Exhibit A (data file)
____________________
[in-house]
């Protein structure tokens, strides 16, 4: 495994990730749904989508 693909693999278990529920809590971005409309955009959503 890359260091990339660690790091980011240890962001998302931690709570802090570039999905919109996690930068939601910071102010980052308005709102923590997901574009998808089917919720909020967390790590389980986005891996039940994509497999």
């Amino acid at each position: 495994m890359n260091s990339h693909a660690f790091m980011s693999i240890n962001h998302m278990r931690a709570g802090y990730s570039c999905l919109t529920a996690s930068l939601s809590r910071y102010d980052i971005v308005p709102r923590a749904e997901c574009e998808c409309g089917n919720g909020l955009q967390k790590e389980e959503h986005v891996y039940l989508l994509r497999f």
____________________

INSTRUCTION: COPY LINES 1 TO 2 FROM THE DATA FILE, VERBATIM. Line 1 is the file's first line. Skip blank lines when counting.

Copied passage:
[in-house]
């Protein structure tokens, strides 16, 4: 495994990730749904989508 693909693999278990529920809590971005409309955009959503 890359260091990339660690790091980011240890962001998302931690709570802090570039999905919109996690930068939601910071102010980052308005709102923590997901574009998808089917919720909020967390790590389980986005891996039940994509497999």